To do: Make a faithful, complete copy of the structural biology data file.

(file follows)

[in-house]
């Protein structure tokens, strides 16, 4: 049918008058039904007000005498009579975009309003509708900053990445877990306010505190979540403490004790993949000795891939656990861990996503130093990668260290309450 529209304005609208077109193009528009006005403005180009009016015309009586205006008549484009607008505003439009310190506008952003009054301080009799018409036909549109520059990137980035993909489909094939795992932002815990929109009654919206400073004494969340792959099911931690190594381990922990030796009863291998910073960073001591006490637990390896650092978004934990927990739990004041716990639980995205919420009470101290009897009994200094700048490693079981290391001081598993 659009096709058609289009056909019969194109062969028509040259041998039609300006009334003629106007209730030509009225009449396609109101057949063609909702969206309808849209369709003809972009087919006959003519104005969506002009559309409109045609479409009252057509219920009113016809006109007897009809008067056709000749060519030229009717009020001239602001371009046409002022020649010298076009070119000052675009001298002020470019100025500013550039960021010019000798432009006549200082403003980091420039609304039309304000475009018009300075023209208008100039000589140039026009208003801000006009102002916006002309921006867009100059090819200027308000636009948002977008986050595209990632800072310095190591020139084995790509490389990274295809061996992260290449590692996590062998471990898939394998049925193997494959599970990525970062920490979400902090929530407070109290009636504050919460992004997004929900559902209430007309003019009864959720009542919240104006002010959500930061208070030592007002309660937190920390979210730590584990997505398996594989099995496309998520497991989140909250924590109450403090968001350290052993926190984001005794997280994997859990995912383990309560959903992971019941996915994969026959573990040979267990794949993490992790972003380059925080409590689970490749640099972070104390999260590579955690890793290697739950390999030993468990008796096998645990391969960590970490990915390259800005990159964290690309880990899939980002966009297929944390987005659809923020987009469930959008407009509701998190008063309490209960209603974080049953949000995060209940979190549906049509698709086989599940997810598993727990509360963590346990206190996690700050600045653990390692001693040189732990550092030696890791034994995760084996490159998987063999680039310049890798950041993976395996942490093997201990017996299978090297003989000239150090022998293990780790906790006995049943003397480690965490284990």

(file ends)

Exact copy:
[in-house]
């Protein structure tokens, strides 16, 4: 049918008058039904007000005498009579975009309003509708900053990445877990306010505190979540403490004790993949000795891939656990861990996503130093990668260290309450 529209304005609208077109193009528009006005403005180009009016015309009586205006008549484009607008505003439009310190506008952003009054301080009799018409036909549109520059990137980035993909489909094939795992932002815990929109009654919206400073004494969340792959099911931690190594381990922990030796009863291998910073960073001591006490637990390896650092978004934990927990739990004041716990639980995205919420009470101290009897009994200094700048490693079981290391001081598993 659009096709058609289009056909019969194109062969028509040259041998039609300006009334003629106007209730030509009225009449396609109101057949063609909702969206309808849209369709003809972009087919006959003519104005969506002009559309409109045609479409009252057509219920009113016809006109007897009809008067056709000749060519030229009717009020001239602001371009046409002022020649010298076009070119000052675009001298002020470019100025500013550039960021010019000798432009006549200082403003980091420039609304039309304000475009018009300075023209208008100039000589140039026009208003801000006009102002916006002309921006867009100059090819200027308000636009948002977008986050595209990632800072310095190591020139084995790509490389990274295809061996992260290449590692996590062998471990898939394998049925193997494959599970990525970062920490979400902090929530407070109290009636504050919460992004997004929900559902209430007309003019009864959720009542919240104006002010959500930061208070030592007002309660937190920390979210730590584990997505398996594989099995496309998520497991989140909250924590109450403090968001350290052993926190984001005794997280994997859990995912383990309560959903992971019941996915994969026959573990040979267990794949993490992790972003380059925080409590689970490749640099972070104390999260590579955690890793290697739950390999030993468990008796096998645990391969960590970490990915390259800005990159964290690309880990899939980002966009297929944390987005659809923020987009469930959008407009509701998190008063309490209960209603974080049953949000995060209940979190549906049509698709086989599940997810598993727990509360963590346990206190996690700050600045653990390692001693040189732990550092030696890791034994995760084996490159998987063999680039310049890798950041993976395996942490093997201990017996299978090297003989000239150090022998293990780790906790006995049943003397480690965490284990």